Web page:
NKU student philanthropy classes benefit campus and community
An interview with Dr. Whitney McIntyre Miller, faculty coordinator for the Mayerson Student Philanthropy Project
By Terry Boehmker
NKU Web Marketing + Communications
This semester, Northern Kentucky University is offering 14 student philanthropy classes that will provide small grants to meet community needs while teaching the value of stewardship to students.
Each class will receive either $1,000 or $2,000 from the Mayerson Student Philanthropy Project (MSPP). The students’ job will be to identify a community need, then find nonprofits addressing that need and, in the end, award grants to nonprofits that, in the students’ judgment, are best meeting the need.
Dr. Whitney McIntyre Miller, an assistant professor in NKU’s Department of Political Science, Criminal Justice and Organizational Leadership, is the faculty coordinator for MSSP classes. She works closely with NKU's Scripps Howard Center for Civic Engagement, the administrative home the program.
Dr. McIntyre Miller answers some questions below about the program as the spring classes get started.
To learn more about NKU student philanthropy, go to SOAPBOX Media’s current online issue to read the story, “NKU Students Help Award $83,500 to Area Nonprofits."
NKU student Erynne Carter gets a hug after awarding a $1,000 grant to Robin Anderson, program coordinator for Mentoring Plus, a nonprofit in Newport. Carter and Alexandra Wilburn, left, were in the student philanthropy class that decided which nonprofit could use the money to address a community need.
Q: You’ve taught student philanthropy classes and you’ve now had one semester
of managing the program. What excites you about NKU's student philanthropy classes?
I think the most exciting part for me is the passion and excitement with which students speak about the organizations they select to fund. Many of these students believe so strongly in the mission of the organizations they fund and are really connected to the work they do. In a semester’s time, students can go from not knowing an organization and its work to becoming an engaged volunteer. Those connections are exciting!
Q: Why is student philanthropy valuable in the classroom?
Student philanthropy classes give students the chance to get out and really put what they are learning in the classroom to use in the community. Students get a chance to see how concepts are applied in the real world and make connections that enhance their learning in a very meaningful way.
Q: Why are student philanthropy classes valuable to the community?
Student philanthropy classes create students who are interested in their communities. These students go on to become alumni who are engaged in their communities and care about the community’s future. Being able to complete a Mayerson project in the classroom serves to provide students with experiences that enable them to become lifelong community stewards.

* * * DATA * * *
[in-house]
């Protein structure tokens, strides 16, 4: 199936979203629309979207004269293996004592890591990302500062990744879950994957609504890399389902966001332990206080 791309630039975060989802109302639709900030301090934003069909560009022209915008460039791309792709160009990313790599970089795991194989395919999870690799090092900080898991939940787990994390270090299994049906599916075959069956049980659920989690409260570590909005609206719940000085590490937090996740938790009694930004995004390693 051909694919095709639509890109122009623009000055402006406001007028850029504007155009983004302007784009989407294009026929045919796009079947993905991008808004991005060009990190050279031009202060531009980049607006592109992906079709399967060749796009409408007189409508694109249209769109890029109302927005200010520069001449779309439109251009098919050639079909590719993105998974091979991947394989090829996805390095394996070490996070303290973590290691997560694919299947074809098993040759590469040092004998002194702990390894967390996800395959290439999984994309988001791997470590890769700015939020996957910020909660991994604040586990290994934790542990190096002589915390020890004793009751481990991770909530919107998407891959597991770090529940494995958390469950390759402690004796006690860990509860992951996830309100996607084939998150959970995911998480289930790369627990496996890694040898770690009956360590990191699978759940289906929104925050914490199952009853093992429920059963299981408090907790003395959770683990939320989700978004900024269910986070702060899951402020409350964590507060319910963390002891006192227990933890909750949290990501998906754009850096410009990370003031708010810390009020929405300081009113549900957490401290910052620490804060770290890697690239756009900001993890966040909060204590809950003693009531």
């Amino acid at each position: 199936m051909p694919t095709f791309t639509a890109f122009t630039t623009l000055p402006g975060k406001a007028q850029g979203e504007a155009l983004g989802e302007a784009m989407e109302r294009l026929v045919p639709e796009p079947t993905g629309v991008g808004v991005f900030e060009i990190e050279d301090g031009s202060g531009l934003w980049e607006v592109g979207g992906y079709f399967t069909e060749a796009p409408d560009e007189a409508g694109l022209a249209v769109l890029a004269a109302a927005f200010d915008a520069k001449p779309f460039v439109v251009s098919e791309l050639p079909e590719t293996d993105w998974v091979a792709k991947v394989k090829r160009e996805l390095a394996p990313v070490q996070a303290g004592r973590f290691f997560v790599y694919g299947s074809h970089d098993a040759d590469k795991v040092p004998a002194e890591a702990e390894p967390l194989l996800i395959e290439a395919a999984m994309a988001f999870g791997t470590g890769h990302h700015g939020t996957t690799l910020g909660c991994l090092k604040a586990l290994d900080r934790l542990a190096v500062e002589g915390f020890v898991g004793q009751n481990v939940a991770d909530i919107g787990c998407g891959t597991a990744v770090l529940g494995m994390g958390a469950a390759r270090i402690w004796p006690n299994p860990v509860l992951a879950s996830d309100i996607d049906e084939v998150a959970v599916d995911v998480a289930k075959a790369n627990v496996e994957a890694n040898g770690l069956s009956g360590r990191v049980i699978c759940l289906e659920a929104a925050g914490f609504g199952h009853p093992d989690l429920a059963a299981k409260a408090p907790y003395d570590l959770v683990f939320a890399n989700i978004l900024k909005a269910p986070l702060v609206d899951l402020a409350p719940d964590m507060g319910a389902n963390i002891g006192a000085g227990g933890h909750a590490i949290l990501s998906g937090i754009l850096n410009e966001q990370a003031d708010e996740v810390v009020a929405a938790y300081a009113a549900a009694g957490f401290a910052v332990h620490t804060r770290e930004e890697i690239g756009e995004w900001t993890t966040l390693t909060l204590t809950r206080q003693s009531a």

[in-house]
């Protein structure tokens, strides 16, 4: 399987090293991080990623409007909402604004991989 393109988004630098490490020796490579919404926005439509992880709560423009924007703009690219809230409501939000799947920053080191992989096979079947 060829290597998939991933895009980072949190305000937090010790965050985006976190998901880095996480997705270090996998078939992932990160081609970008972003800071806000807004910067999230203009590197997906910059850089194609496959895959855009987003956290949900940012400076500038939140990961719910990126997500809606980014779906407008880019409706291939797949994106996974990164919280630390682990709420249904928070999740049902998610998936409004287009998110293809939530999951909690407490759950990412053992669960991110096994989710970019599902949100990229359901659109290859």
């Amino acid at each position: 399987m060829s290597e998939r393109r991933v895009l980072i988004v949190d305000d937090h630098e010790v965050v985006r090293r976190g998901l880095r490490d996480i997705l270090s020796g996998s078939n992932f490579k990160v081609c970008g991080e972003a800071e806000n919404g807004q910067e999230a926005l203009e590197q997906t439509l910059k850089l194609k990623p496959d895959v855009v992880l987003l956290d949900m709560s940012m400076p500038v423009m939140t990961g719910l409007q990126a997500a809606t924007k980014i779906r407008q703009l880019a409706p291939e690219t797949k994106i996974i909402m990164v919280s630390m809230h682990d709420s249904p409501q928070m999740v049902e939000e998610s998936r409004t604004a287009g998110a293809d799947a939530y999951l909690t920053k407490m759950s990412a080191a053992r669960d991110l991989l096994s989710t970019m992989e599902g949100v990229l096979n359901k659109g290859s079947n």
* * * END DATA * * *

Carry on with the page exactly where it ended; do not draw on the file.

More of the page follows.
Q: Any favorite stories or anecdotes you might share about the student philanthropy program, either from your class or a colleague?
I had a student in my most recent class who was not very interested in the project at first. He and his group tried to reach out to a few organizations that did not get back to them or seem interested in the project. Finally, he found an organization that was interested in the project and willing to work with this student and his group.
Connecting with this organization enabled him to learn firsthand of their experiences, and he became increasing fascinated by their work. This student went from completing a project for a grade to giving his classmates and impassioned presentation about why his group should be awarded the money. In the end, his passion came through and his organization was awarded the $2,000.
It was so wonderful to see the change in this student in just a few short months.
Q: Does it work – why is this program more than just giving money away?
It works. Students learn about community needs and the organizations that serve these needs. Students get out of their classrooms and connect with the world around them.
By having students give the money that would normally be given directly by foundations or other groups, students get a chance to be more engaged in the moment and in the future, and nonprofits received funds to assist with valuable community-based projects. It is more than a win-win.
Q: What do students tell you about the philanthropy classes?
Students really appreciate the project. Many often say they thought it was just another group project at first, but then really see that it is a chance to make a difference in other people’s lives- and that makes a difference to them too. Many say they would love to take another MSPP class in the future.
Q: What’s ahead for this program, this spring and beyond?
We are very excited about the project this spring. We have a class running for the first time in the nursing school. This course is on community and public health, so it is a perfect fit. Also, for the first time we are going completely digital with our surveys. Students participate in a pre- and post- survey in each of the classes. This semester these surveys will all be done online with the help of Institutional Research.
In fall we piloted a new model of giving volunteer hours instead of monetary funds to an organization. The freshman honors society group will be contributing those hours this spring. We hope that this new model will continue in the future and that we can explore other inventive ways of giving.
We have a goal of having student philanthropy classes in all of the colleges and schools on campus, and we are almost there.
Also this spring we have a record number of sections participating in the project. We hope to keep the level of interest in the project high in the coming semesters.